The main difference was that Marxism was virtually unknown except for anarchist versions, and only in early 1920 were the ideas of October passed on by informal and semi-clandestine means by envoys from the International to two professors at the University of Beijing – Cheng Duxiu and Li Dazaho, known for their progressive positions generally – through which began a work of propaganda, even if only at first on the academic level, with the refutation, in the light of historical and dialectical materialism, of all other philosophies of interpretation of the world. Fairly quickly, study groups were set up around them, composed of students and workers, the so-called "society for the study of Marxism." It began a correspondence with the International with the translation into Chinese of all the major works of Marx, Engels and Lenin.

It is the first spark; Duxiu Cheng, imprisoned for several months for his propaganda work with the troops of the local Warlord, tied to the Japanese who wanted to kill him, was forced to emigrate to Shanghai to continue his work with even more fruitful results in the years ahead.

Many students won over by communist ideas went to work in factories, in manufacturing, railway etc. to propagate the principles by engaging primarily in the creation of trade unions of a class character, at that time either non-existent or totally corporate (eg. unloaders at the port were completely divided into separate guilds according to what they used to unload ships; hands, head, or the classic bamboo pole...).

In a few years millions of workers enrolled in the Unified Secretariat of Trade Unions, where the communists, amongst its founders, would have considerable influence.

In July of 1921 the Chinese Communist Party was born in Shanghai – Chandang Gong in Chinese - with its monthly organ, The Communist, founded by 13 delegates (including the young master Mao Zedong), representing the seven communist groups around the country that, although uneven in degree of assimilation of Marxism, counted on 57 recognised militants and 200 "youth."

The main inspirations were the above-mentioned Duxiu and Dazaho.

The pre-existing Socialist Party, linked to the Second International and the Chinese of Europe, was sarcastically called by them "a party born as a tiger that became a snake", to paraphrase a popular saying. It should be noted that almost all the Socialist Youth, as in Italy, and many anarchists went to the Chinese Communist Party.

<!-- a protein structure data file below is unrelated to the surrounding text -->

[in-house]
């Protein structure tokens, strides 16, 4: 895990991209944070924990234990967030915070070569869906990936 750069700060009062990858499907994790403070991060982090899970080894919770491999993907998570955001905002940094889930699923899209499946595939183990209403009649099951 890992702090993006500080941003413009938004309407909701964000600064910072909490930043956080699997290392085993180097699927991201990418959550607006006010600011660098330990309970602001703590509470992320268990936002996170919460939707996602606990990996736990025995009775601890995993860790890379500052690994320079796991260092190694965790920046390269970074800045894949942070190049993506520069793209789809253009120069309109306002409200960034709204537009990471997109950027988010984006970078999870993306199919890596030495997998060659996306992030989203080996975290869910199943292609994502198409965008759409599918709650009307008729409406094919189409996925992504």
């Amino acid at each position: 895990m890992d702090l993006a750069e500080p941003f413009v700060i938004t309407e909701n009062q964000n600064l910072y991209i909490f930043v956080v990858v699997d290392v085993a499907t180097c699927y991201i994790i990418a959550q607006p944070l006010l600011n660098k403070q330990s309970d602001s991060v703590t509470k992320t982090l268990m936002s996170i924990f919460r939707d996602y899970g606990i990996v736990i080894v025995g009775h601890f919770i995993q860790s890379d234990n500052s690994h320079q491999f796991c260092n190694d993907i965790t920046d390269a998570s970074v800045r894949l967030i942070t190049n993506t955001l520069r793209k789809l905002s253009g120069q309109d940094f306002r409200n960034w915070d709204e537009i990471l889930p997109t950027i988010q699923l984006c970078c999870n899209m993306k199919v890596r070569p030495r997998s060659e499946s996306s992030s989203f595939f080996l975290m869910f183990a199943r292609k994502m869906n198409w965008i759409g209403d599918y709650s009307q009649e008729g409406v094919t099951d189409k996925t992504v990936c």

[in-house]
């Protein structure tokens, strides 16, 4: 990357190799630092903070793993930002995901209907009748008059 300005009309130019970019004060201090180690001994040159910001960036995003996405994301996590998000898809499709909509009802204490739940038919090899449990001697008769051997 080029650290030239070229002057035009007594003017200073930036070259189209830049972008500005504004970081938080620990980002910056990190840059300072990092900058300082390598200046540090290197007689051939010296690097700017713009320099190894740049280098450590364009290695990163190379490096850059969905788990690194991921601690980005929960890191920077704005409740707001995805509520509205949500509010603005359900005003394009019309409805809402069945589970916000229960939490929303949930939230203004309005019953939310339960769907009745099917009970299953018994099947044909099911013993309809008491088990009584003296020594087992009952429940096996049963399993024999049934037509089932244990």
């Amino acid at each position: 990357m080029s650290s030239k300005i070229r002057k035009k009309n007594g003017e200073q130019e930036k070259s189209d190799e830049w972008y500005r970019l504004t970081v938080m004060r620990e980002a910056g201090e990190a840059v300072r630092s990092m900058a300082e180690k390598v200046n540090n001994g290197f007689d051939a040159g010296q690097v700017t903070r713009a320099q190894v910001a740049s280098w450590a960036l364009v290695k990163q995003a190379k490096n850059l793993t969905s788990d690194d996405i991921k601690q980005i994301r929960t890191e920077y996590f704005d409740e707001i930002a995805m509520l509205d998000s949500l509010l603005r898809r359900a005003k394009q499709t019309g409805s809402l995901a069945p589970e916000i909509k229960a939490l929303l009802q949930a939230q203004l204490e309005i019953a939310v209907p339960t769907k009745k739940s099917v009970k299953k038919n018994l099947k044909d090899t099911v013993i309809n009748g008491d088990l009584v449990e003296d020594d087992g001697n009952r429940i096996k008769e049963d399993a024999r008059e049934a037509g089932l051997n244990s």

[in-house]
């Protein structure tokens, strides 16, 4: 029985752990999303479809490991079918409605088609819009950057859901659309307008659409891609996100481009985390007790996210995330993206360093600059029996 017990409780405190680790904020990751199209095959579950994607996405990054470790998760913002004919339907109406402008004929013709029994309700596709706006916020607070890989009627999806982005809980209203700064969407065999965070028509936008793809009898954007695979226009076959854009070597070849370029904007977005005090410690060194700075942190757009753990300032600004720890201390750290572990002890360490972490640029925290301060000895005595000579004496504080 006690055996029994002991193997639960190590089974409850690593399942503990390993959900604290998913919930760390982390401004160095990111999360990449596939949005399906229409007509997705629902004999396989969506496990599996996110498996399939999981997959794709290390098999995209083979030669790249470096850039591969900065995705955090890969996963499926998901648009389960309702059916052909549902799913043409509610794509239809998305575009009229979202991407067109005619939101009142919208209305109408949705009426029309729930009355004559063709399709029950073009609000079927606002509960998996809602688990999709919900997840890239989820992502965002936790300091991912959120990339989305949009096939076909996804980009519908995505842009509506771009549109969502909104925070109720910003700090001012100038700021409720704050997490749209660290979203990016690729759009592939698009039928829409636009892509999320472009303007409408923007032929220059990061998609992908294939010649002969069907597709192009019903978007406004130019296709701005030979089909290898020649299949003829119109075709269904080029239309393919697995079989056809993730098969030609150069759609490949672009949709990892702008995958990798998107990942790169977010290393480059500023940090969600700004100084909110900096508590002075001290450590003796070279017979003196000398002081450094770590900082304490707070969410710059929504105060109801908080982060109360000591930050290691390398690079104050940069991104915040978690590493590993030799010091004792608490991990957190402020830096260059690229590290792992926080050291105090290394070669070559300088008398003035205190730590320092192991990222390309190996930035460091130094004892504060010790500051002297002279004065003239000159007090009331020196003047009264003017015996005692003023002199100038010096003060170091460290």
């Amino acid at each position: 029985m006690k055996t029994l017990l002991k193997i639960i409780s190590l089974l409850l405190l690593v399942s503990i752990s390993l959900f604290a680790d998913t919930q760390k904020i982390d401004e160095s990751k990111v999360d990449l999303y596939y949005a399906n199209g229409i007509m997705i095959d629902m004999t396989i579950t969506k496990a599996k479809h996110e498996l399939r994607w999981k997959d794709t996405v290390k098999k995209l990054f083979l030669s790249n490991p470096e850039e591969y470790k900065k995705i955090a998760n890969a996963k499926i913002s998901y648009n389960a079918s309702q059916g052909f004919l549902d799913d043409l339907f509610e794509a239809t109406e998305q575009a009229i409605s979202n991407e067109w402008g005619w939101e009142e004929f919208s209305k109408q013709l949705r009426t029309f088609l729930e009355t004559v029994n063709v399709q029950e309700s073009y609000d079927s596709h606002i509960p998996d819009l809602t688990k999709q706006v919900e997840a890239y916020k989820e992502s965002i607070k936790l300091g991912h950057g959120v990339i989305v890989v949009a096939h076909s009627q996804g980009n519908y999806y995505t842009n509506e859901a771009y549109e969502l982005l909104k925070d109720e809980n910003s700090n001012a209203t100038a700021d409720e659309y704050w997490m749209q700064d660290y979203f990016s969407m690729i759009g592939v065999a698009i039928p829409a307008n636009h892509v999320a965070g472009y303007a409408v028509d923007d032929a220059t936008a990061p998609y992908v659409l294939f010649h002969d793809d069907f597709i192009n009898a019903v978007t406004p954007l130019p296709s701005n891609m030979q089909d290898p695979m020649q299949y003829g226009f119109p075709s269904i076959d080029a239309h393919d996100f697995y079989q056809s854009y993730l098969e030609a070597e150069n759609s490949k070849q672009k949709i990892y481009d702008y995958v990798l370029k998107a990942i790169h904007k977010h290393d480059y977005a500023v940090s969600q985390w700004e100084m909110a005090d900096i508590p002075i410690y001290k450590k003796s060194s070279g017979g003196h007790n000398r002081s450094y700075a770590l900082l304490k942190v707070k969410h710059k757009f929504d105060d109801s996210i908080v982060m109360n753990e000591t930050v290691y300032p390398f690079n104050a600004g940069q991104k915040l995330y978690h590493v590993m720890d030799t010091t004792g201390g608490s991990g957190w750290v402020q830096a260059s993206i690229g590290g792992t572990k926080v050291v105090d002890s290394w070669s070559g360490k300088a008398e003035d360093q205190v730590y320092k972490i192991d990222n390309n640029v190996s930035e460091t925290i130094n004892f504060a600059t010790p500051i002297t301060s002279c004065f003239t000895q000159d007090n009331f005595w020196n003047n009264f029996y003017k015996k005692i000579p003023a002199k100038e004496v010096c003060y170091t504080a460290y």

The following year the membership would be 195 and 4,000 respectively, in 1925 994 and 2,600 and 20 thousand in total in 1926. Its limitation was certainly its assimilation of the growing gradualism and frontism now emanating from the 3rd Congress of the International, thus placing the main emphasis on the creation of trade unions, and the classical hypothesis of revolution by stages: firstly the creation and strengthening of the inions by forcing wage improvements on the bourgeoisie, then planning to unify the country against foreigners – perhaps in alliance with the "progressive" wing of "their own" bourgeoisie – after that the switch to prepare for the Revolution.

The necessary leadership role of the Communist Party is watered down, so to speak, in alliance with the KMT.

By 1922 the International orders entry into the KMT to "conquer from within."

June 1925 – Guangzhou and Hong Kong

Following the killings by British soldiers of Shangai strikers, a general strike starts in Canton and Hong Kong, the longest of all the history of the labour movement, in fact lasting until the spring of 1926 (!). Employees elect their councils or recallable delegates, forming the Strike Committee, and create their own armed militias to ensure respect for the strike. This creates a classic situation of dual power with the Cantonese KMT government. The Comintern was allied to the latter, especially its left wing, the Chinese Communist Party obeys and does not give the order – the duty of consistent revolutionaries – for the extension of Soviets throughout the region, especially in the countryside. The government cleverly exploits the anti-British feeling of the strikers in a nationalist direction.

The Chinese middle class, albeit cautiously, supported the strike by donations to the Workers' Resistance funds as they were benefitting commercially at the expense of the foreign competition.

March 1926 – Canton

The new leader of the KMT, Chiang Kai-Shek, orders the occupation of the premises of the Strike Committee and workers' organisations (councils, trade unions) and arrests their members with the exact aim of bringing the Communists into line, defining their tasks and status as auxiliary forces of the KMT with a rude, if not fatal, shock.

That is to say, with sabres, and jail.

This is a superb lesson that this political organ of the Chinese bourgeoisie gives to the proletariat against the Zinovievian/Stalinist thesis of the "united front for national liberation", then the "block of four classes" which follows. And, simultaneously, confirming the thesis of the 2nd Congress of the necessity of total political and organizational autonomy of the proletariat even in struggles for national liberation, and its leading role in them.